The Black Sox Scandal Of 1919

2247 words - 9 pages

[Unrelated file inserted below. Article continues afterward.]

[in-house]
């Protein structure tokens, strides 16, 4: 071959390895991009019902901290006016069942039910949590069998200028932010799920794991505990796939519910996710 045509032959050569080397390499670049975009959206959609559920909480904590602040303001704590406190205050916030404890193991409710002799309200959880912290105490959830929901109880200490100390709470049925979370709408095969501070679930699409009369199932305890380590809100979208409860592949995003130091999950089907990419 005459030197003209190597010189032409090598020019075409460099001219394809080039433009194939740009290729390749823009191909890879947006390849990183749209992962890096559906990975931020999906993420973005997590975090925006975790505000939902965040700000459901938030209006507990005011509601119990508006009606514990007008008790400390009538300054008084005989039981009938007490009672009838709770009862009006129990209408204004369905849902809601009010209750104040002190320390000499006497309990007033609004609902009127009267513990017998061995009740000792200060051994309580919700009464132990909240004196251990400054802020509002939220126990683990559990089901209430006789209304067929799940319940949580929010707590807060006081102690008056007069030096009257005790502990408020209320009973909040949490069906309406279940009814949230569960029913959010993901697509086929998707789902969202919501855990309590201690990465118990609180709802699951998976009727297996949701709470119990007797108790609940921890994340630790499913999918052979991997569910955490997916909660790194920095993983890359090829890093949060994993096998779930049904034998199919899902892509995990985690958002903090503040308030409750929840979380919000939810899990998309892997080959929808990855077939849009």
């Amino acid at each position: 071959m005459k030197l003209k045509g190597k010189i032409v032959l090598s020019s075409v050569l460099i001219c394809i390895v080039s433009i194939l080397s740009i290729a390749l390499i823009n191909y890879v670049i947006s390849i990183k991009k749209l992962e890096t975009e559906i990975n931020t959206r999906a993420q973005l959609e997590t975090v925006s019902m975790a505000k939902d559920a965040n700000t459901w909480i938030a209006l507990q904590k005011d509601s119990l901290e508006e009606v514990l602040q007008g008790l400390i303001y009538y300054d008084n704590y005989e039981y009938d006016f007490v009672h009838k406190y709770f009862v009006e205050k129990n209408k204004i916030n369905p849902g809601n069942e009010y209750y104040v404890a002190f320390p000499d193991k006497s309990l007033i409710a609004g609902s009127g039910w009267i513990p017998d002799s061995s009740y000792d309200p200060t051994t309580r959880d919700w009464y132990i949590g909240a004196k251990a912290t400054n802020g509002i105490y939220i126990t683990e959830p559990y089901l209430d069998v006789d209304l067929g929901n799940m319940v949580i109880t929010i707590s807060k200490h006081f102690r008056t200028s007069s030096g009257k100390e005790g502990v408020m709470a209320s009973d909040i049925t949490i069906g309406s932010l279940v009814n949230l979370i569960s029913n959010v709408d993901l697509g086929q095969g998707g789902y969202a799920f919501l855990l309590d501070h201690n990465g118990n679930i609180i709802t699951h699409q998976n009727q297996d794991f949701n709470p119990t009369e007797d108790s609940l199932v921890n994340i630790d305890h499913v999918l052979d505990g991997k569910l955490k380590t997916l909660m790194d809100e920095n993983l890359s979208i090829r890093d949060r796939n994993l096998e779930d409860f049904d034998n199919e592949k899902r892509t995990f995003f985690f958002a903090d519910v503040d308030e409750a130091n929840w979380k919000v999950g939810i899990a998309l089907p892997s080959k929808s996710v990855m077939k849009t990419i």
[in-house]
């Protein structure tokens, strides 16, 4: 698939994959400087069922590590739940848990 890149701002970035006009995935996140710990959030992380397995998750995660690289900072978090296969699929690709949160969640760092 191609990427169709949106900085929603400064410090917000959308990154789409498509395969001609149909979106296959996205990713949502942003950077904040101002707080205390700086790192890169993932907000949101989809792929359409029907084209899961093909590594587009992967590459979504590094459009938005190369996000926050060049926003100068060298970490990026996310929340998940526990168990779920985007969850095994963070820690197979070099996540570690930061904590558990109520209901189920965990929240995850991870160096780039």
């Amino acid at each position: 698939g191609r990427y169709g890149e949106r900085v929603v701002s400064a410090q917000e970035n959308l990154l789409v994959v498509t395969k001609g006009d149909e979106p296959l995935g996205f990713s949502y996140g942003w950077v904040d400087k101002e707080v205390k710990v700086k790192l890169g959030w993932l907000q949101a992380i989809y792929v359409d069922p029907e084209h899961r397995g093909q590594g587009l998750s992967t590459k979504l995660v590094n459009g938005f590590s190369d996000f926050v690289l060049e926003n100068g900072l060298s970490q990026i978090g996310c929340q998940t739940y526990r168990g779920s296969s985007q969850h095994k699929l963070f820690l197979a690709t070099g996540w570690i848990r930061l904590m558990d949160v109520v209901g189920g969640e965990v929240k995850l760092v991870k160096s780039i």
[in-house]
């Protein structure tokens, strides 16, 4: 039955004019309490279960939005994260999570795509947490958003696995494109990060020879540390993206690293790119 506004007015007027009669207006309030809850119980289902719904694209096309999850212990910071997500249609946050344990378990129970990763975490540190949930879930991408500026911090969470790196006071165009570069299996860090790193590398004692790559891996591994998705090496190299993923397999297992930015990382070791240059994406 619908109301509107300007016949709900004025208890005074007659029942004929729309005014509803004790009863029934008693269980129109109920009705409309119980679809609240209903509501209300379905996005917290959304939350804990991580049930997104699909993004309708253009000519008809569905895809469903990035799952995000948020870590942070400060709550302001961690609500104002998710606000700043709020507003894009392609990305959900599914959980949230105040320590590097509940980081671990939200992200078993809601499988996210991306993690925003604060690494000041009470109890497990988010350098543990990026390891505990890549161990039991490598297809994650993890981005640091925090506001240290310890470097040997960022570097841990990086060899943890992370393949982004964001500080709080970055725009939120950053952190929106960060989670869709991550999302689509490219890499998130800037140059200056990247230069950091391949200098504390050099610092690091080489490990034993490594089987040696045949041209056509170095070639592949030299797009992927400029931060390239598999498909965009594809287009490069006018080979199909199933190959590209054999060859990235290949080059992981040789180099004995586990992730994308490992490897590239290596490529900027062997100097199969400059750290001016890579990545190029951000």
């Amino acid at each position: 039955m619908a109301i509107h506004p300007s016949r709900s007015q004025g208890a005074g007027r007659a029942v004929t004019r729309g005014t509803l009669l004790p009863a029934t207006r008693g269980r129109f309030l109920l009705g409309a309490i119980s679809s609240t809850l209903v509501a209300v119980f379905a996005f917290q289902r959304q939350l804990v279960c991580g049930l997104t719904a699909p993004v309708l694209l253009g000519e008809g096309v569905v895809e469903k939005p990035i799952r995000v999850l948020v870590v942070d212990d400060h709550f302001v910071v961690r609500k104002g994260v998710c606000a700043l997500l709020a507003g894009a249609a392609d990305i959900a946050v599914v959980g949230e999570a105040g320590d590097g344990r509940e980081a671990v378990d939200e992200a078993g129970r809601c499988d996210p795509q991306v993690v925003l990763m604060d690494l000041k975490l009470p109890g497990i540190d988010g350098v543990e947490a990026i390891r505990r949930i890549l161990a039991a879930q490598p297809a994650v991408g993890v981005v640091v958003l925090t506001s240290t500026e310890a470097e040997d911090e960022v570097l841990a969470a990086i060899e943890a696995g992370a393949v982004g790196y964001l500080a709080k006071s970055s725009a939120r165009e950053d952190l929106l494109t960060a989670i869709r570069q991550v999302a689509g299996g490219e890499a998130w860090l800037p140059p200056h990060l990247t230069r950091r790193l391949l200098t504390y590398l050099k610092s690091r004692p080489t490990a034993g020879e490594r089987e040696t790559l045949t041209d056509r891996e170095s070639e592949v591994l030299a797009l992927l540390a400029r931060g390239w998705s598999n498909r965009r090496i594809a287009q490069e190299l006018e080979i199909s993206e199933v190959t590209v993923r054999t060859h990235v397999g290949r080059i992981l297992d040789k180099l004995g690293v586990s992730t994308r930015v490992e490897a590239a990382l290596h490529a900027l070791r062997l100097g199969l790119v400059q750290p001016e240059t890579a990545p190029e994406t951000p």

On September 29, 1920, the people of Chicago waited with keen anticipation for the outcome of a key legal case being heard in the Cook County Courthouse. This case was not the trial of a high profile gangster, or even a specific individual, but rather an American institution- the game of baseball. On this particular day, players of the White Sox baseball team were giving testimony about their involvement in the intentional loss of the 1919 World Series. As one of the most popular White Sox players, Joe Jackson, exited the courthouse, a young boy standing on the sidewalk, clearly devastated by the possibility of one of his idols going astray, cried out the immortal words: "Say it ain't so, Joe!" (Brody). Sadly, however, it was true- the White Sox had in fact lost the World Series on purpose, eventually leading to the team being nicknamed Black Sox and the event being known as The Black Sox Scandal (Crepeau). In retrospect, not only was this a sad moment in baseball history which tarnished the beloved American pastime, some say permanently, but it also struck a dangerous blow to the delicate psyche of a nation recovering from a World War, and an entire people seeking meaning in life and a renewed identity as a unified people.In this paper, The Black Sox Scandal of 1919 will be discussed not only based upon the face value of what the scandal was, but also from the vantage points of American history, the scandal's effects on the national pastime, and the role of sports in society as a whole. Upon conclusion of the paper, this pivotal event will be understood in the tradition of its true historical, cultural, and recreational significance.How the Scandal Came About Before a true appreciation of the various effects that the Black Sox Scandal had on America, it is important to have at least a basic understanding of the event itself and how it unfolded nearly a century ago.The Chicago White Sox that existed in 1919 were in themselves a contradiction. While most of the most knowledgeable baseball authorities of the day cited the team as one of the most talented in the game of baseball, and the team had the highest gate receipts and attendance in all of organized baseball, the players were forced to accept salaries that were among the lowest in baseball, per diem that was extremely low, and to pay to have their own uniforms laundered. Moreover, when it came time for White Sox players to renew their playing contracts, it was widely known within the game of baseball that the new contracts were no better, and in some cases worse, than the contracts that were about to expire (Bachin). In the midst of all of this unfair treatment, the players began, not surprisingly, to grow disgruntled and morale was extremely low. However, the game must go on, and the White Sox found themselves earning a path to the World Series. This is where the scandal is said to have began and the details often become sketchy at best.Knowledgeable spectators at the first game of the...

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